Explained: Covid-19 Variants

Emerging Covid-19 variants globally highlight the importance of vaccination

As new strains of the SARS-CoV-2 virus have emerged in the UK, South Africa, and, most recently, in Japan, it is easy to worry about what this means for all of us, from changes to the ease of transmission to the efficacy of current vaccines. But how do these variations come about in the first place? 

All viruses mutate over time, though the rate at which a virus mutates will vary.

The only way for a virus to reproduce is through host cells. Viruses attach themselves to the surface proteins of a cell membrane, then inject their genetic material (which is either DNA or RNA) into the cell. A mutation is a change in a virus’s genome, which is the set of instructions that are required for the virus to function. All viruses mutate over time, though the rate at which a virus mutates will vary. 

Covid-19 is an RNA virus, and therefore mutates rapidly, faster than DNA viruses, because it multiplies very quickly. The quicker a virus multiplies, the faster its natural mutations will arise. As Covid-19 has passed from person to person, it has been mutating at a very slow pace. One such Covid-19 variant was reported by UK health officials on December 14. It is formally known as B.1.1.7. The method by which Covid-19 B.1.1.7 mutated is unclear, though scientists are looking into whether or not the mutation emerged in a patient with a weaker immune system, giving the virus time to evolve. 

The UK Covid-19 variant appears to have accumulated a slew of mutations that caused 17 amino acid changes in the virus’ proteins. 8 of these changes affected a crucial spike protein, which the virus uses to attack human cells. Among these, there are three changes of particular concern. 

One change, 69-70del, is a deletion that was found in Cambridge, UK, which leads to the loss of two amino acids in the spike protein. This deletion alone was found to make the virus twice as infectious as that containing the two amino acids. 

The second change, N501Y, a mutation found in the Fred Hutchinson Cancer Research Centre, affects how tightly the spike protein binds to the entry point into human cells. This particular mutation was also discovered by researchers in South Africa, which investigated rapid outbreaks in three coastal provinces. 

The third change, P681H, alters the site where the spike protein must be cleaved to enter human cells, a change which may allow it to spread more easily. 

Scientists believe that these three changes are why the UK variant appears to be more infectious, though there is not any evidence that the new variant can evade masks and social distancing.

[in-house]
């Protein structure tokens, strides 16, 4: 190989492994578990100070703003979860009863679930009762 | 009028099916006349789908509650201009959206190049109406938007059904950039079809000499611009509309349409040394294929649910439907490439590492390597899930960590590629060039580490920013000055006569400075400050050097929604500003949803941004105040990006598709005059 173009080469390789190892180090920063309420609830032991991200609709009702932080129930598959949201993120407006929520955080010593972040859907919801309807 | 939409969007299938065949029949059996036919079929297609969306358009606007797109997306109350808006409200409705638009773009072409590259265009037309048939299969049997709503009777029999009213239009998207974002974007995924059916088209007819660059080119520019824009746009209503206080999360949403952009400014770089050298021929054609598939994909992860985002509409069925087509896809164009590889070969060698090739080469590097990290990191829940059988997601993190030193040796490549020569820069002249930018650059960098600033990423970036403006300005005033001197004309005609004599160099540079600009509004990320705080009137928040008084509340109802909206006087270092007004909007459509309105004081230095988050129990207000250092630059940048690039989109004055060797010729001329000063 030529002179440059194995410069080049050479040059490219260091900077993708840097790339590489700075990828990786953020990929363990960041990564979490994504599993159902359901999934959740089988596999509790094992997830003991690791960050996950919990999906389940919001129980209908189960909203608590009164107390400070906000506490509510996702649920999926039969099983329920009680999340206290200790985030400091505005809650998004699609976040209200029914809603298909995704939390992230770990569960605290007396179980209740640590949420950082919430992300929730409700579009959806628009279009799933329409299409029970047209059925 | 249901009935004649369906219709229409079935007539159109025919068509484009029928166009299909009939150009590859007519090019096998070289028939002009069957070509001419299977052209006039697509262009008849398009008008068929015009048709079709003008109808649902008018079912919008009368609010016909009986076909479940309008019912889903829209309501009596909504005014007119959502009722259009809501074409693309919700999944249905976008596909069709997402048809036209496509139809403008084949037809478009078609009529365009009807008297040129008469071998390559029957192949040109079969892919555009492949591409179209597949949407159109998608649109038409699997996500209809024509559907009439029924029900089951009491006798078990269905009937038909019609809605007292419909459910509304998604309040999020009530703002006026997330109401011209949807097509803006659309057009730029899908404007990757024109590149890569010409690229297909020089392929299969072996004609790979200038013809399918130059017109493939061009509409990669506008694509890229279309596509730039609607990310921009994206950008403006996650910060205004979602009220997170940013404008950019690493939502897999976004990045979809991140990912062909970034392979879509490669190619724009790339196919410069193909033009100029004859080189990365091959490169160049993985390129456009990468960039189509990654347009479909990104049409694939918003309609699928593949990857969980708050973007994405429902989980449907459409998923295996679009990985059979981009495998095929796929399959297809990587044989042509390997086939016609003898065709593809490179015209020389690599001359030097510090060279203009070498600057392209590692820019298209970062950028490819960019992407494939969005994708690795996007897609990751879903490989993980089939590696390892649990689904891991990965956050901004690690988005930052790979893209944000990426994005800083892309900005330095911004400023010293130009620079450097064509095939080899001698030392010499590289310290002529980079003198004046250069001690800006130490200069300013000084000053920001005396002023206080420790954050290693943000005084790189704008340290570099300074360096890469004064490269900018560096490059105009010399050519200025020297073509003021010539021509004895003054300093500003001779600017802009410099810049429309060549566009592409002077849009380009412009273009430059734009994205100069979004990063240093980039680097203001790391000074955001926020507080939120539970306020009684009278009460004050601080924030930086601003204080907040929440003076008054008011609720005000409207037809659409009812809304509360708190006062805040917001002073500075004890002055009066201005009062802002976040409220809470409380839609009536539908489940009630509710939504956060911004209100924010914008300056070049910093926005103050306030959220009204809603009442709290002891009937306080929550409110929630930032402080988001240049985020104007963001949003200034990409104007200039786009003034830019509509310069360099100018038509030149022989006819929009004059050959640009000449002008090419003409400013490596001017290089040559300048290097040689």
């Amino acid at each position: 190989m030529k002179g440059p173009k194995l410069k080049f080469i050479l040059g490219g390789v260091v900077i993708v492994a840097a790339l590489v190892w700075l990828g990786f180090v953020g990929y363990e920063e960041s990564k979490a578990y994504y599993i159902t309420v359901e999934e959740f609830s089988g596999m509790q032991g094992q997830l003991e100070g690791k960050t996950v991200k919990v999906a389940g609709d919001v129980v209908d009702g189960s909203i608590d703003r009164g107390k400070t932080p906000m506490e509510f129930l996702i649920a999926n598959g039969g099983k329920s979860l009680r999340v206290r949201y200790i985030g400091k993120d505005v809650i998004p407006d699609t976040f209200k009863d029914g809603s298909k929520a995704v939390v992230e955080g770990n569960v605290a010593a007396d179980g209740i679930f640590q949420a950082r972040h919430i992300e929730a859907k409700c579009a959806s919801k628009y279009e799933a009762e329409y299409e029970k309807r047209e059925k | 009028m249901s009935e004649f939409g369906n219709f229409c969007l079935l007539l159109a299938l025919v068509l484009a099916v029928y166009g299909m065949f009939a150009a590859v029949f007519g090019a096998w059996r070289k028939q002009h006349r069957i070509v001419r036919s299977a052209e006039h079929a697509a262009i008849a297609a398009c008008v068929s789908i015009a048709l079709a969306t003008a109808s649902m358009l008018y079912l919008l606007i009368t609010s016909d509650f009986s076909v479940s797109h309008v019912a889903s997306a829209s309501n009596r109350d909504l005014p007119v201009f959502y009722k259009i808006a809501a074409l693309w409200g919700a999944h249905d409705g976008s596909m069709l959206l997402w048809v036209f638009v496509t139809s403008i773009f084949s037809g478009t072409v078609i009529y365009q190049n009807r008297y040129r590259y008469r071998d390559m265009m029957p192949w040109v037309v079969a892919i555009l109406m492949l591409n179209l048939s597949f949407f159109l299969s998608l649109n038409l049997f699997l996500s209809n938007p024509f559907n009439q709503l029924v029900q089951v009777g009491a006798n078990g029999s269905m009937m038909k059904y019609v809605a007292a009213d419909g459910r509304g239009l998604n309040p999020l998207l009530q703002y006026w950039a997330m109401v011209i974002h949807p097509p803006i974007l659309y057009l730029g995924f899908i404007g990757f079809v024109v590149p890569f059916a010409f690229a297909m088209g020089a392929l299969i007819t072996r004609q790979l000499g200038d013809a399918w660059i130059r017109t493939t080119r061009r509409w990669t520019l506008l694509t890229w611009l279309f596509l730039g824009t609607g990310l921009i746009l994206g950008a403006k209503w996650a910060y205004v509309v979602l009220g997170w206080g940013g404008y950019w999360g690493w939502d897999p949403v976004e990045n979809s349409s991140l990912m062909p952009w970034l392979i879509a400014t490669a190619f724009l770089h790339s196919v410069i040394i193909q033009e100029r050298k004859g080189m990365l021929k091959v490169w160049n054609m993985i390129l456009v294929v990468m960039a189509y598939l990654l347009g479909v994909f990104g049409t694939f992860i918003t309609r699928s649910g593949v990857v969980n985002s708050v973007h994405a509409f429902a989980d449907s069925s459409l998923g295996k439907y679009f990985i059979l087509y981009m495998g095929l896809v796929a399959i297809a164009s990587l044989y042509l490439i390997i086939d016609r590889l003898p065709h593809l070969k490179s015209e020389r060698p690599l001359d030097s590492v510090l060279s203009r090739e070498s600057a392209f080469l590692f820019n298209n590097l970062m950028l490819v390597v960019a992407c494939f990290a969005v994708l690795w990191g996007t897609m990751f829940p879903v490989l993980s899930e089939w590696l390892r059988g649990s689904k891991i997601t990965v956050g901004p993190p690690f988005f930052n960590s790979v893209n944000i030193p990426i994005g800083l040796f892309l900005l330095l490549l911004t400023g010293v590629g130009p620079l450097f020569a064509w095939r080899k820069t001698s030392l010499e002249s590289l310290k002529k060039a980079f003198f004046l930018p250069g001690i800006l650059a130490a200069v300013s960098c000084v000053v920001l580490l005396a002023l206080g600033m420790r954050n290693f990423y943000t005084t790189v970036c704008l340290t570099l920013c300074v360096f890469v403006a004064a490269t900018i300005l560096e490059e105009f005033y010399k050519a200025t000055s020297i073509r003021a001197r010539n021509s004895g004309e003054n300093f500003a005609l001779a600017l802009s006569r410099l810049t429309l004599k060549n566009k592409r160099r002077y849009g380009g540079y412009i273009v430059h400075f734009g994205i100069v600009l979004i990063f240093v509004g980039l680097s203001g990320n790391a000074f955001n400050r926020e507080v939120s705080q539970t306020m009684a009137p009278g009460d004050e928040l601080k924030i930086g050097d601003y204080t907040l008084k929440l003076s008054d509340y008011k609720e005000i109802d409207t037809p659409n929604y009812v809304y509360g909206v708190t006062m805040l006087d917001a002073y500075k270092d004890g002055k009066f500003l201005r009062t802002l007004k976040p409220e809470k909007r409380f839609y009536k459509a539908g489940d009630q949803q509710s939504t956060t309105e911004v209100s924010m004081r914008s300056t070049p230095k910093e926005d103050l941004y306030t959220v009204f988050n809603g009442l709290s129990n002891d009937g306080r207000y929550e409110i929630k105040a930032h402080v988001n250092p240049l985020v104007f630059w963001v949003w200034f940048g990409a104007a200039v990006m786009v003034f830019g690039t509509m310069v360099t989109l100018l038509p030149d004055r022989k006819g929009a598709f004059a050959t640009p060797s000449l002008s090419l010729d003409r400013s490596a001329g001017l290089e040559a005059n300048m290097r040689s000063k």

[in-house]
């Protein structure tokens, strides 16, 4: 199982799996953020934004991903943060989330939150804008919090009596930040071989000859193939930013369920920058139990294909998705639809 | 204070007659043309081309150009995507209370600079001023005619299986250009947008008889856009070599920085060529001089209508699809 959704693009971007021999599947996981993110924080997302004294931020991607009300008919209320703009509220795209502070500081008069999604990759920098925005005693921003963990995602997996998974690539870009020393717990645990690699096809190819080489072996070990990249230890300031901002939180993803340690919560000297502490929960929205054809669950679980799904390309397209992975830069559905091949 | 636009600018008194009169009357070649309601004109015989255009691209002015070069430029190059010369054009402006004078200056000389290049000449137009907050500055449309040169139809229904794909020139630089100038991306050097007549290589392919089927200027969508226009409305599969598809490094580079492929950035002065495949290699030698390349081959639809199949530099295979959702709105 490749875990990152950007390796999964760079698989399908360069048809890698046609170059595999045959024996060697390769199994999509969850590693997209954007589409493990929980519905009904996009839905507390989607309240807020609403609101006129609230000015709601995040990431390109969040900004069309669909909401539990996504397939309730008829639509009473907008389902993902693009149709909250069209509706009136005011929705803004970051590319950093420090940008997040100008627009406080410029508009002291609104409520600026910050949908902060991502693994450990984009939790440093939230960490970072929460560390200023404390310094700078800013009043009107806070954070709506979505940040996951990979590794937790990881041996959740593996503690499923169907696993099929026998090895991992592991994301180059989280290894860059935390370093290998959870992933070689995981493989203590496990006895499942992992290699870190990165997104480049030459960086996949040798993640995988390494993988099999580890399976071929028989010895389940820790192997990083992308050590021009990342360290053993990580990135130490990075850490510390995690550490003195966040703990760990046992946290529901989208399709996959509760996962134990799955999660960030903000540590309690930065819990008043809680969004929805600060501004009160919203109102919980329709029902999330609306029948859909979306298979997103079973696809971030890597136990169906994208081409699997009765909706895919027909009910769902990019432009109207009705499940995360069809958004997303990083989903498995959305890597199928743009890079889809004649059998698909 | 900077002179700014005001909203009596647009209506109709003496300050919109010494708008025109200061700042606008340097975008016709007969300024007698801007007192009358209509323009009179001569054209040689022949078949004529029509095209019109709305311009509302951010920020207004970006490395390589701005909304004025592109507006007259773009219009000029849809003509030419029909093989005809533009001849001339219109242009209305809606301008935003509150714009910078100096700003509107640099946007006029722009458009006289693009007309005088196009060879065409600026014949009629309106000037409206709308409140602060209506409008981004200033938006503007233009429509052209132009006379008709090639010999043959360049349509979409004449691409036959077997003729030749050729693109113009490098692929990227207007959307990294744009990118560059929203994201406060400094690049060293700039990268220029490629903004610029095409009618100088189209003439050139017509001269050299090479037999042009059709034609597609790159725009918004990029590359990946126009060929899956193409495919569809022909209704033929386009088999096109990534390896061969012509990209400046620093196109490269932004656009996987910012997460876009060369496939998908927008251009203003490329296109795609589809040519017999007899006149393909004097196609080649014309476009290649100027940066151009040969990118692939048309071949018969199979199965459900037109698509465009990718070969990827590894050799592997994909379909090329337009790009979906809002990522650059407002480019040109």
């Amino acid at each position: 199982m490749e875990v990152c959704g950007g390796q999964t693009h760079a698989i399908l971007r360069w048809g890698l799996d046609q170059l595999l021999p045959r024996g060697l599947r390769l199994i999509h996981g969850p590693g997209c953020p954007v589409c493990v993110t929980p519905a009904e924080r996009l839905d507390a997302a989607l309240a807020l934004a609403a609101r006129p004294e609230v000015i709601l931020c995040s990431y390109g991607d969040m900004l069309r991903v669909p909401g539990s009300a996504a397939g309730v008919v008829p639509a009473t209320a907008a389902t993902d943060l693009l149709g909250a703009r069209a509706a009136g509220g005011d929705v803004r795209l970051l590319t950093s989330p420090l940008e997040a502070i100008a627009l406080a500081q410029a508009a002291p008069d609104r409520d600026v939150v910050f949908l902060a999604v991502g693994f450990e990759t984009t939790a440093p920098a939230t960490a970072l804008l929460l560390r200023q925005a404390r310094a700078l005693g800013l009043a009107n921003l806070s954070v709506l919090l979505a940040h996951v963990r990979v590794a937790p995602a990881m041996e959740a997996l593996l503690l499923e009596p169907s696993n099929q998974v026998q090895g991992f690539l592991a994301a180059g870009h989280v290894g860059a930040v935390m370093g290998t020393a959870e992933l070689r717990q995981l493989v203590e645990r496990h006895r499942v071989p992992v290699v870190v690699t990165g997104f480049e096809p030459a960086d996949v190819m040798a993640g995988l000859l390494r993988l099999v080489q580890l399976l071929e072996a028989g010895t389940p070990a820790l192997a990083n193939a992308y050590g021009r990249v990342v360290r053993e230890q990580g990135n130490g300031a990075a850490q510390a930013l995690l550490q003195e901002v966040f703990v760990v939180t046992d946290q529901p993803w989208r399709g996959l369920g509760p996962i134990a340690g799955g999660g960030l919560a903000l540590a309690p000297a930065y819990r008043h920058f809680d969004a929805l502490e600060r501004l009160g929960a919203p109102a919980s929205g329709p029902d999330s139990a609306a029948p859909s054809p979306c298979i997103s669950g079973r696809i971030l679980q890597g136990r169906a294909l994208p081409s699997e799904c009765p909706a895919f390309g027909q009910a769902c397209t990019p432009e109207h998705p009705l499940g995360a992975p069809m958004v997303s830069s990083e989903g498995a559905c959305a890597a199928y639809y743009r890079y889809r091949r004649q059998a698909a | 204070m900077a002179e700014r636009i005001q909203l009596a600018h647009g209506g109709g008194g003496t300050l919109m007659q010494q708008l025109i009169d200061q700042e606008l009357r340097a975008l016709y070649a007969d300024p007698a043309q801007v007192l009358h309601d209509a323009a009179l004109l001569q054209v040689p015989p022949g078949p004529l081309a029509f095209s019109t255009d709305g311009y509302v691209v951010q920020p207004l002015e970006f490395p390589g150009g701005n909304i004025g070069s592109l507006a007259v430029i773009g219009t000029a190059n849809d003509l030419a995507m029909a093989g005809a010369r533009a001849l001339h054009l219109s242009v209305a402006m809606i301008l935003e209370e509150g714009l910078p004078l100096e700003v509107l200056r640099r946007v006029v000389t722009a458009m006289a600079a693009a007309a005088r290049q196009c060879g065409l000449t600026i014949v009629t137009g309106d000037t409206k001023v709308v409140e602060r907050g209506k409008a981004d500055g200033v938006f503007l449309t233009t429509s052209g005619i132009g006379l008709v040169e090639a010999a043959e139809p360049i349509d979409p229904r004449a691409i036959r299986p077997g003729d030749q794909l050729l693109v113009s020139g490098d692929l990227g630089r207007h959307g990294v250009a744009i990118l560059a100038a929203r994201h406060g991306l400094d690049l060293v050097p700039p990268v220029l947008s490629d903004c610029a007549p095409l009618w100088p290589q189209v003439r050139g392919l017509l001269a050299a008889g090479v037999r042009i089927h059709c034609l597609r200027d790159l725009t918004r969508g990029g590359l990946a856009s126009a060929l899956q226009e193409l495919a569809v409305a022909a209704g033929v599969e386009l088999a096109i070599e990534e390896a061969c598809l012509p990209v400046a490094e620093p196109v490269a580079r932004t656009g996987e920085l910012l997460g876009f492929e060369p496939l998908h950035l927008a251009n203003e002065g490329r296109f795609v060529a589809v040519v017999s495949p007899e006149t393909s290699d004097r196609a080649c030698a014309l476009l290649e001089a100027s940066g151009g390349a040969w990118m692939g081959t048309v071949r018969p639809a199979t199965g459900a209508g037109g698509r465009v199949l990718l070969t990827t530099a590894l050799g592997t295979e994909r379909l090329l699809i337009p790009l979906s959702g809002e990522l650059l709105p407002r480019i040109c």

However, whilst it appears that the new variant may be able to spread more quickly, scientists also note that there is little reason to believe that they lead to more severe diseases. Viruses rarely mutate into deadlier strains, though of course increased infectiousness leads to more cases and higher death tolls without the actual strain being any more deadly. 

Vaccines and natural infections appear to lead to a broad immune response, which would target many parts of the virus. For example, viruses like measles and polio are never able to evade the vaccines which target them. 

Early research shows that the Covid-19 vaccine from Pfizer and BioNTech appears to protect against N501Y, the mutation which controls how tightly the spike protein can bind to the entry point in humans. Vaccinated individuals develop antibodies which are able to work against viruses with the N501Y mutation. 

However, the mutation found in Covid-19 variants in South Africa, Brazil, and Japan appear to affect the spike protein which binds to human cells, as well as evading recognition by the immune system. This particular variation highlights the importance of vaccinations; it is necessary that populations be vaccinated sooner rather than later, and that as many people as possible be vaccinated as soon as we can. Vaccinating will naturally prevent Covid-19 related deaths and illnesses, but will also reduce the opportunities for Covid-19 to mutate and evolve new strains which may be more dangerous to us all. 

Nina Chen

Nina Chen is the Deputy SciTech Editor for Trinity News, and a Junior Sophister student of Chemical Sciences.